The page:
Should Sustainability wait until better times come along?
“We would love to work towards being more sustainable, but in the current economic climate we simply can’t afford it. Sustainability will have to wait until better times come along.”
Well, that’s one way of looking at it. Let’s leave to one side the question of whether better times are going to come long anytime soon. And the question of whether any of us can afford for others to delay ‘doing something about sustainability’. Let’s concentrate on the notion that sustainability is something that might be difficult to afford. Sounds logical? Here are some quotes from Ray Anderson’s recent book ‘Confessions of a radical industrialist’:
“…in 1973, I took the entrepreneurial plunge and founded a company… We grew that company from scratch into the world leader in carpet tiles with annual sales of more than a billion dollars. In 1994… I steered Interface on a new course – one designed to reduce our environmental footprint while increasing our profits. I wanted Interface, a company so oil intensive you could think of it as an extension of the petrochemical industry, to be the first enterprise in history to become truly sustainable… I’m profit-minded and extremely competitive. I thought ‘going green’ would definitely enhance our standing with our customers and maybe give us some good press, too. But I also thought it just might be a way to earn bigger profits from doing what was right by the earth… Our goal was to prove – by example – that you could run a big business both profitably and in an environmentally responsible way. And we succeeded beyond my own high aspirations.”
Is Ray Anderson’s story unique? Was there something special about Interface that made them different from other organisations? Some reason why they could dramatically cut waste, reduce environmental footprint and at the same time save hundreds of millions of dollars by eliminating waste, and substantially increase profits? Were they able to do this because of their size? Because there was something inherent about the carpet business that made it easy for them? Because there was something unusual about their business context that was supportive of this kind of change?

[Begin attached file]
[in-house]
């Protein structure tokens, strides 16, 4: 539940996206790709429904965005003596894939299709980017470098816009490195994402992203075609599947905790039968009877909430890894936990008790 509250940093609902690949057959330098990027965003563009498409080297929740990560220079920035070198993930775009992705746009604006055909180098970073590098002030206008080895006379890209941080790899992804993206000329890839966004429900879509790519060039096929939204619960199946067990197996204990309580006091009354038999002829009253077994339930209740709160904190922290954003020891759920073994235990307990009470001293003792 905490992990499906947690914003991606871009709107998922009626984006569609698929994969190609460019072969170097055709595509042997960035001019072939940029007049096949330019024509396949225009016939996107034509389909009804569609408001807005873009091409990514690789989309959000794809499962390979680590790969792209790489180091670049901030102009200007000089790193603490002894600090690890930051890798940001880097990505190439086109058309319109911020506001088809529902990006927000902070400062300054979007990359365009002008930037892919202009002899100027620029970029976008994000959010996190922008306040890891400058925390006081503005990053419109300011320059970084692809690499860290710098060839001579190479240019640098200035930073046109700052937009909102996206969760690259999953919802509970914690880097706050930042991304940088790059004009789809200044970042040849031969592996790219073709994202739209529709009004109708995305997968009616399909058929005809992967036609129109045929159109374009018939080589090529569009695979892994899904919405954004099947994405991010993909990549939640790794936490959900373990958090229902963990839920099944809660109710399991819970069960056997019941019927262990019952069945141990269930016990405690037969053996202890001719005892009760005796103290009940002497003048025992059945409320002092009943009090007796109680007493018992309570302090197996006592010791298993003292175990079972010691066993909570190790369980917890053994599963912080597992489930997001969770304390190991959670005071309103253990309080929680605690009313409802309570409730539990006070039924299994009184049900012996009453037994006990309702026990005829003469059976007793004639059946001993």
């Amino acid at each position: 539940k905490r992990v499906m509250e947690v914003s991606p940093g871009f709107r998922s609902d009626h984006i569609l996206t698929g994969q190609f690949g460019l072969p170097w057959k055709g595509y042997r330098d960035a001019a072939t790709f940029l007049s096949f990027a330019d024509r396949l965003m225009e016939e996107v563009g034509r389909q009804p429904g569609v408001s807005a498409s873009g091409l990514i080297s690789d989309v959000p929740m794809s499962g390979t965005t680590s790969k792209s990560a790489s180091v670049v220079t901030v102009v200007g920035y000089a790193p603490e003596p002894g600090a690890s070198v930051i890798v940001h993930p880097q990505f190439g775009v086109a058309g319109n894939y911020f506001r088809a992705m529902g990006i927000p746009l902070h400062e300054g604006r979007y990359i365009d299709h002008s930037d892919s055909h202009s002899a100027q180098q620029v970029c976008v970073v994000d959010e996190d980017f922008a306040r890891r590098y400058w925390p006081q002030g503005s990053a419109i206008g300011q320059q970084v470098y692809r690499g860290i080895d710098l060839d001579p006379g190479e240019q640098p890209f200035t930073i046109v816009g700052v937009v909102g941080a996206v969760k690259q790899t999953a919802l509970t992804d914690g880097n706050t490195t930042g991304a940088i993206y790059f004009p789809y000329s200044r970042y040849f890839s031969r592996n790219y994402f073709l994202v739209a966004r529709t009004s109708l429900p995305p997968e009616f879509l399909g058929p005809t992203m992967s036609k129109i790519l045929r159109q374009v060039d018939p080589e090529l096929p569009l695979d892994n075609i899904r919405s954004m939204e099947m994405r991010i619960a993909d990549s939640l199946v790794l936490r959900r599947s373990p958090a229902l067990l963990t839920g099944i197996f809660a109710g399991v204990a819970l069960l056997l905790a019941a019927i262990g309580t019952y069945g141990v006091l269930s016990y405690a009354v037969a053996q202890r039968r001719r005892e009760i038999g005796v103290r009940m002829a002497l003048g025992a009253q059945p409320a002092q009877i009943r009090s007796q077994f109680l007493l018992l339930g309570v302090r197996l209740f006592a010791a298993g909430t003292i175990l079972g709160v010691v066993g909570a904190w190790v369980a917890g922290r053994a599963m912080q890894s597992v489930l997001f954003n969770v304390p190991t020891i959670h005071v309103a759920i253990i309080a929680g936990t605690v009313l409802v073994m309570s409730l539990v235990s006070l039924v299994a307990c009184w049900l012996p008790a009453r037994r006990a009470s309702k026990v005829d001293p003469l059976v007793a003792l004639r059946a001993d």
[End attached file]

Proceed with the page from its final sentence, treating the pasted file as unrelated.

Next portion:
In 15 years of helping businesses to assess their strengths and opportunities and make improvements, I have met many ‘unique’ businesses. “Ah yes, you could do that sort of thing in that sort of organisation…. but, you see, we’re different.” On the other hand, I’ve met just as many – maybe more – people who adopt a can-do attitude, who see opportunities rather than difficulties, and take inspiration from others’ achievements rather than seeking out reasons why “that will never work here.” I hope those people are sharpening up their can-do attitude, and applying it to infuse sustainability into every corner of their businesses. I’ve got a hunch they’re going to see their businesses doing better as a result. Those who wait for better times before getting serious about sustainability just might be waiting a very long time.
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